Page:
The B-USEFUL project brings together diverse international scientific expertise for user-oriented Solutions for improved Monitoring and Management of Biodiversity and Ecosystem services in vulnerable European Seas.
B-USEFUL Partner come from
Denmark France Italy United Kingdom Spain Iceland Greece Norway Portugal Netherlands Germany
COISPA Tecnologia & Ricerca
COISPA Tecnologia & Ricerca is a cooperative of researchers and technicians founded in Bari, Italy, in 1978. The cooperative is running according to the no-profit principles of mutuality.
COISPA practices an interdisciplinary approach to carry out applied research to the study of living marine resources, marine environments, fisheries, aquaculture and production of eco-system services.
Spanish Institute of Oceanography (IEO-CSIC)
The team of the Spanish Institute of Oceanography (IEO, CSIC) in B-USEFUL is associated to two Research Groups: ‘Group of Ecosystems Oceanography’ (GRECO, IEO Balearic Islands) and ‘Diagnosis of the interaction Climate-Human Pressures-Ecosystem’ (SITCOM, IEO Santanter) with common ongoing projects and lines of research related with:
- Characterization of the space-time dynamics of ecosystems
- Characterization and spatial-temporal dynamics of human pressures
- Changes in the composition, structure and functioning of marine communities and ecosystems in response to climate change and human pressures.
- Assessment of the sensitivity of species, habitats and ecosystems to climate change and other human pressures.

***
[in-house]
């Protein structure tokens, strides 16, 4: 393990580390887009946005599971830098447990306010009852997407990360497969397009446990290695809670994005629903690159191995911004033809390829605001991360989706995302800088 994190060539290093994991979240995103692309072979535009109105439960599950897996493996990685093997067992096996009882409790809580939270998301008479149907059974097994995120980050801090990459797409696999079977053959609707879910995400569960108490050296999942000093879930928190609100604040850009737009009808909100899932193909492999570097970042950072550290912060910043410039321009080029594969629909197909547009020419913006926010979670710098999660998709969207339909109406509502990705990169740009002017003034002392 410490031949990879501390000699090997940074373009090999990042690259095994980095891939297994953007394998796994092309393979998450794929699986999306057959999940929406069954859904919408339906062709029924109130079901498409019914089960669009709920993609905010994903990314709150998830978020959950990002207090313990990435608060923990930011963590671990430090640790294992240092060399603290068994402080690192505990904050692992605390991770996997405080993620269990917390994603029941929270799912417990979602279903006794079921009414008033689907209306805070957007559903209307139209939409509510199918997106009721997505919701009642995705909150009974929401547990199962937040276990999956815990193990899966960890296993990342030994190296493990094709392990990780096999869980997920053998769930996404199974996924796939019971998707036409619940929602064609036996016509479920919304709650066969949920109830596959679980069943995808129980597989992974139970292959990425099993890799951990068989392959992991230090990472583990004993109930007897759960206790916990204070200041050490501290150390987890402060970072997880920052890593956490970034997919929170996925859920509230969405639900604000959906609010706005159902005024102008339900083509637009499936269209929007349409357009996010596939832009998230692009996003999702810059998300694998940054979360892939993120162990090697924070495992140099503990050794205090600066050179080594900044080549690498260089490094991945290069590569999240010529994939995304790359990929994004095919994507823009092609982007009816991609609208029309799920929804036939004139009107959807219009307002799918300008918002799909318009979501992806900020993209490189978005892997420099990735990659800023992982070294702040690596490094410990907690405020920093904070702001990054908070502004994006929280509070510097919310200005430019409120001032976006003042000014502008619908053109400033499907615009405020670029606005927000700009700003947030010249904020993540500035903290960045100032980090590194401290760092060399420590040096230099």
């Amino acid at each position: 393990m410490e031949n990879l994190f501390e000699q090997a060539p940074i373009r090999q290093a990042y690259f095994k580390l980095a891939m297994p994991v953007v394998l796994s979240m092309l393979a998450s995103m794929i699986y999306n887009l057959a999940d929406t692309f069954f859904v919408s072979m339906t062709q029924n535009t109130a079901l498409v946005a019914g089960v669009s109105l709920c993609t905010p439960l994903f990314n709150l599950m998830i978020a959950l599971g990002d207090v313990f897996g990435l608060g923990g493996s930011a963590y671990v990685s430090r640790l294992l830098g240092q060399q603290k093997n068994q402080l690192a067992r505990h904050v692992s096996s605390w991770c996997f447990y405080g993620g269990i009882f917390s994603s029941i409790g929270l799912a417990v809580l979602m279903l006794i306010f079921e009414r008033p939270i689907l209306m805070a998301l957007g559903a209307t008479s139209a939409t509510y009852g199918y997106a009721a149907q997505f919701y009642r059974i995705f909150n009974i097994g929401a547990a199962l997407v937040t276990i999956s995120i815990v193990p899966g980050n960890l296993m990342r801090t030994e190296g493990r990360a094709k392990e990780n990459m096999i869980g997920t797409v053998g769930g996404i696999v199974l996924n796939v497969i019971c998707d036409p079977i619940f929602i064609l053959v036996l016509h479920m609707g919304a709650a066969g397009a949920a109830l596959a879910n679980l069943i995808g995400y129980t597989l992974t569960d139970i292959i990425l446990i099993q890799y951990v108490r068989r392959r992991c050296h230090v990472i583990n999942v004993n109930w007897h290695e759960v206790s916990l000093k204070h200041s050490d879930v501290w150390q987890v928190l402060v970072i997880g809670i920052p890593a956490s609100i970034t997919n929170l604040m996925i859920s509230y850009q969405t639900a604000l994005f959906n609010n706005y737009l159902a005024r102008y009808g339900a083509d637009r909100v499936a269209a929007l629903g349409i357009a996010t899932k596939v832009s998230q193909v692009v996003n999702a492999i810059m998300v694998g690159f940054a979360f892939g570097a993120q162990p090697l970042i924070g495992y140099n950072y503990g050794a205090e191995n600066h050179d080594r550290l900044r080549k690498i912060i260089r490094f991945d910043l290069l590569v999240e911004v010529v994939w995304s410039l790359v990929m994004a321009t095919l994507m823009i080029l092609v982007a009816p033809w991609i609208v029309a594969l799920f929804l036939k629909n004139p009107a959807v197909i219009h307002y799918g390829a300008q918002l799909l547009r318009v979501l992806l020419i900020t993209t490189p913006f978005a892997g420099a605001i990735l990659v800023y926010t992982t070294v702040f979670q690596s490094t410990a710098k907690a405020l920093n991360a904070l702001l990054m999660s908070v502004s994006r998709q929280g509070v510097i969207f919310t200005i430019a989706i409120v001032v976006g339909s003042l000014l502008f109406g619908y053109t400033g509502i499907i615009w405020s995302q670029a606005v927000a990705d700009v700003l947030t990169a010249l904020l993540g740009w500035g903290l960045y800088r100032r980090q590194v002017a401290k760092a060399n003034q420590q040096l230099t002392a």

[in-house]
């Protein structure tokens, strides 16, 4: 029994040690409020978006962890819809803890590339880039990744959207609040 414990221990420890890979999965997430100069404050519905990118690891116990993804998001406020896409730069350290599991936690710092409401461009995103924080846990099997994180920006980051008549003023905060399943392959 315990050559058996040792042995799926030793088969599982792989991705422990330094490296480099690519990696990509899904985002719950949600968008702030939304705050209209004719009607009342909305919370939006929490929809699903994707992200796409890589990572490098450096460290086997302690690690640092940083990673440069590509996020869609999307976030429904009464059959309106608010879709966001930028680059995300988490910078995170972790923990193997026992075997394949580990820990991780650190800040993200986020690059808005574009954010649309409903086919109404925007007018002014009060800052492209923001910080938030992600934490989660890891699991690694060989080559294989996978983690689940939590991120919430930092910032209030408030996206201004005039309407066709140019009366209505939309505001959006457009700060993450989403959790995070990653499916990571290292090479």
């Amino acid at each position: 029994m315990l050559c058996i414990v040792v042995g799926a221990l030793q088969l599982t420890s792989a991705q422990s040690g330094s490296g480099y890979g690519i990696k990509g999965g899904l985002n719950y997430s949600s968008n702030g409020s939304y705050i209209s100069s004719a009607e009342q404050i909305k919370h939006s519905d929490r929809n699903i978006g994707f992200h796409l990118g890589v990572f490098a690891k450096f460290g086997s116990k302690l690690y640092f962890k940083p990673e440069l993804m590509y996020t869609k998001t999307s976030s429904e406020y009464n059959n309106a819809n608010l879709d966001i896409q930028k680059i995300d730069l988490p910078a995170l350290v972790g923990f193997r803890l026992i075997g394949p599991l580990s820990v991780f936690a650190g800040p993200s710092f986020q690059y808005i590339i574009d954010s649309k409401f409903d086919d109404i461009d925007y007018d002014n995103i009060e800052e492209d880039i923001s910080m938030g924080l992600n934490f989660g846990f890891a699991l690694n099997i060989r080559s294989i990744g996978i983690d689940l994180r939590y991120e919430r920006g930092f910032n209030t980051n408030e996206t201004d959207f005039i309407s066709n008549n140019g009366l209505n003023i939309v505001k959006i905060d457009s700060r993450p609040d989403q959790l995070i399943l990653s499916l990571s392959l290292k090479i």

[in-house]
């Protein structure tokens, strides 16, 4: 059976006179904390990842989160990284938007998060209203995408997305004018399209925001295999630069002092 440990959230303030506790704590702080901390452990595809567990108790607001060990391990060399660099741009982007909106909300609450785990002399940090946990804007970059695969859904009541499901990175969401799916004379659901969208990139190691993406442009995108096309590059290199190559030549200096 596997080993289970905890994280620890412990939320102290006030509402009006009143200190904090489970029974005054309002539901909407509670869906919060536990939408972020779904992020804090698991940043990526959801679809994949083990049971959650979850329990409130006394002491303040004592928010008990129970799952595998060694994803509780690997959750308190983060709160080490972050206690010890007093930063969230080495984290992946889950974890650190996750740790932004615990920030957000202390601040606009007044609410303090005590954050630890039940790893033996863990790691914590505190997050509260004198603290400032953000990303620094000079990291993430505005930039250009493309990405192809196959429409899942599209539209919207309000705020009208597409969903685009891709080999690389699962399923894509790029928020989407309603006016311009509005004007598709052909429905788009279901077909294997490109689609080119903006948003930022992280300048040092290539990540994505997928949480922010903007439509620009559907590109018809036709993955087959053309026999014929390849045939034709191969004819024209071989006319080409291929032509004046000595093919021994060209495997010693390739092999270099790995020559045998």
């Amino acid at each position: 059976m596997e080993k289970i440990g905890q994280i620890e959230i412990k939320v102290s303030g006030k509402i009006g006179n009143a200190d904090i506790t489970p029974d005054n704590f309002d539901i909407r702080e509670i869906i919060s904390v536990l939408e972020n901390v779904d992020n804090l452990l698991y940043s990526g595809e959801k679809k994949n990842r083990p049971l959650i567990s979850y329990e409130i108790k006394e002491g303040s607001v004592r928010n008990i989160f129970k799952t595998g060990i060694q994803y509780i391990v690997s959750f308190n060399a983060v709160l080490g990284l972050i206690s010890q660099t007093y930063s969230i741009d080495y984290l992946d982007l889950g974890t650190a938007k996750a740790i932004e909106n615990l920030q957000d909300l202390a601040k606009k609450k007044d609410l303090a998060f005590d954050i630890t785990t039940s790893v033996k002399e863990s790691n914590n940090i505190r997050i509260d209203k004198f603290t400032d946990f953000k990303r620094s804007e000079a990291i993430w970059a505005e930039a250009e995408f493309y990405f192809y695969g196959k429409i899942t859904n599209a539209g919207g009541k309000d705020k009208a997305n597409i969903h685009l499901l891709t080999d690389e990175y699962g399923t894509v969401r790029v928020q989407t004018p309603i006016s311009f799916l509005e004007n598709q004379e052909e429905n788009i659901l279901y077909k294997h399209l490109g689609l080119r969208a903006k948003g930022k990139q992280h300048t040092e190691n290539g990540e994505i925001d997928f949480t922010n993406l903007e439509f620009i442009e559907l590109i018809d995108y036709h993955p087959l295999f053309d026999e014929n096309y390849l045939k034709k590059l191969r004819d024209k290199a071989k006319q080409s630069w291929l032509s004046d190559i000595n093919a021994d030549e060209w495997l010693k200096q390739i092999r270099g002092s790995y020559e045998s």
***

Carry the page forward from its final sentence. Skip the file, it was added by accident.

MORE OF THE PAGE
- Processes and indicators of resistance and resilience of impacted marine ecosystems
- Analysis of the combined effects of climate change and human pressures on habitats and species and marine communities.
- Adaptation and mitigation tools to face climate change impacts.
- Development of participatory and co-development tools for the sustainable management of the ecosystem.
Marine and Freshwater Research Institute (MFRI)
Marine and Freshwater Research Institute (MFRI) is a government institute under the auspices of the Ministry of Food, Agriculture and Fisheries. The institute employs around 200 staff, operates 2 research vessels and 9 branch offices. The main area of activities of the MRFI is to conduct research on the marine environment around Iceland and its living resources, to provide advice to government on sustainable exploitation of the living resources and conservation measures and to inform the government, the fishery sector and the public about the marine environment.
The research activities at the MRFI are organised into five main research sections. A large part of the work undertaken at the Demersal Division is the monitoring of changes in population growth and abundance, behaviour of marine resources and the interactions among various parts of the ecosystem, as well as the effects of human pressure on the demersal ecosystem. Research on habitat mapping, migration, feeding and fecundity of fish and invertebrates and investigations of community structures are all examples of the varied research conducted by the Demersal Division.
Expertise particularly relevant for the project